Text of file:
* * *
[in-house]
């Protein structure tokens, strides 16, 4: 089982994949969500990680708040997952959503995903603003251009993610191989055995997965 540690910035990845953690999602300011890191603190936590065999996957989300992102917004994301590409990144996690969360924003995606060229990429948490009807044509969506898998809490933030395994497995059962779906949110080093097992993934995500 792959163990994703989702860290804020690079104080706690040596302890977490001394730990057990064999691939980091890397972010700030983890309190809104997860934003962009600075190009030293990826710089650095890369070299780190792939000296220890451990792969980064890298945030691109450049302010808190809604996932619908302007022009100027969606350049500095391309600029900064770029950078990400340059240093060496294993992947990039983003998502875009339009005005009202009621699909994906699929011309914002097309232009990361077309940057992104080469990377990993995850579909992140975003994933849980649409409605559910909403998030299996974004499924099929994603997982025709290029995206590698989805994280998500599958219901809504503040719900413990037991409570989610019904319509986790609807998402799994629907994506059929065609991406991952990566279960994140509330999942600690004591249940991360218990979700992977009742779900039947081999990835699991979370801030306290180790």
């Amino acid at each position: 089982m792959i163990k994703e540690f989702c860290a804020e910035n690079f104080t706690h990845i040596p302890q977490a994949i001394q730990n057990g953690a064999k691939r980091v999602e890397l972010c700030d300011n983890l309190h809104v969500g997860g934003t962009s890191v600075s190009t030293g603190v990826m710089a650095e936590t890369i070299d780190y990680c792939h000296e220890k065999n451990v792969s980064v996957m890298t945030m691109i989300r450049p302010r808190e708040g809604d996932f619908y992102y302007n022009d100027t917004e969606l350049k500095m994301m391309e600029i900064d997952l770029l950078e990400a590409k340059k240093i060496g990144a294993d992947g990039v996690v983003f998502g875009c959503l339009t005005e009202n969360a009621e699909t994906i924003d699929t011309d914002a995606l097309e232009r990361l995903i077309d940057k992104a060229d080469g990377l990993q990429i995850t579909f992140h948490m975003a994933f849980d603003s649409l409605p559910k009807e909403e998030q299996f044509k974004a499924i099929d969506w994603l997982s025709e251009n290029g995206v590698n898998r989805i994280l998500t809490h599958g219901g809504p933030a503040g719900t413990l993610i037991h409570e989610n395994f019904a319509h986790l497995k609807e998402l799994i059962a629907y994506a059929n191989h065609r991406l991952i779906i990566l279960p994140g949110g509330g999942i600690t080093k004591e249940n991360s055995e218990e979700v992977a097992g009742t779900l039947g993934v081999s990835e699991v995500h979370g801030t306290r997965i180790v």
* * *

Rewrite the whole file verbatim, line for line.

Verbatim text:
[in-house]
């Protein structure tokens, strides 16, 4: 089982994949969500990680708040997952959503995903603003251009993610191989055995997965 540690910035990845953690999602300011890191603190936590065999996957989300992102917004994301590409990144996690969360924003995606060229990429948490009807044509969506898998809490933030395994497995059962779906949110080093097992993934995500 792959163990994703989702860290804020690079104080706690040596302890977490001394730990057990064999691939980091890397972010700030983890309190809104997860934003962009600075190009030293990826710089650095890369070299780190792939000296220890451990792969980064890298945030691109450049302010808190809604996932619908302007022009100027969606350049500095391309600029900064770029950078990400340059240093060496294993992947990039983003998502875009339009005005009202009621699909994906699929011309914002097309232009990361077309940057992104080469990377990993995850579909992140975003994933849980649409409605559910909403998030299996974004499924099929994603997982025709290029995206590698989805994280998500599958219901809504503040719900413990037991409570989610019904319509986790609807998402799994629907994506059929065609991406991952990566279960994140509330999942600690004591249940991360218990979700992977009742779900039947081999990835699991979370801030306290180790």
């Amino acid at each position: 089982m792959i163990k994703e540690f989702c860290a804020e910035n690079f104080t706690h990845i040596p302890q977490a994949i001394q730990n057990g953690a064999k691939r980091v999602e890397l972010c700030d300011n983890l309190h809104v969500g997860g934003t962009s890191v600075s190009t030293g603190v990826m710089a650095e936590t890369i070299d780190y990680c792939h000296e220890k065999n451990v792969s980064v996957m890298t945030m691109i989300r450049p302010r808190e708040g809604d996932f619908y992102y302007n022009d100027t917004e969606l350049k500095m994301m391309e600029i900064d997952l770029l950078e990400a590409k340059k240093i060496g990144a294993d992947g990039v996690v983003f998502g875009c959503l339009t005005e009202n969360a009621e699909t994906i924003d699929t011309d914002a995606l097309e232009r990361l995903i077309d940057k992104a060229d080469g990377l990993q990429i995850t579909f992140h948490m975003a994933f849980d603003s649409l409605p559910k009807e909403e998030q299996f044509k974004a499924i099929d969506w994603l997982s025709e251009n290029g995206v590698n898998r989805i994280l998500t809490h599958g219901g809504p933030a503040g719900t413990l993610i037991h409570e989610n395994f019904a319509h986790l497995k609807e998402l799994i059962a629907y994506a059929n191989h065609r991406l991952i779906i990566l279960p994140g949110g509330g999942i600690t080093k004591e249940n991360s055995e218990e979700v992977a097992g009742t779900l039947g993934v081999s990835e699991v995500h979370g801030t306290r997965i180790v």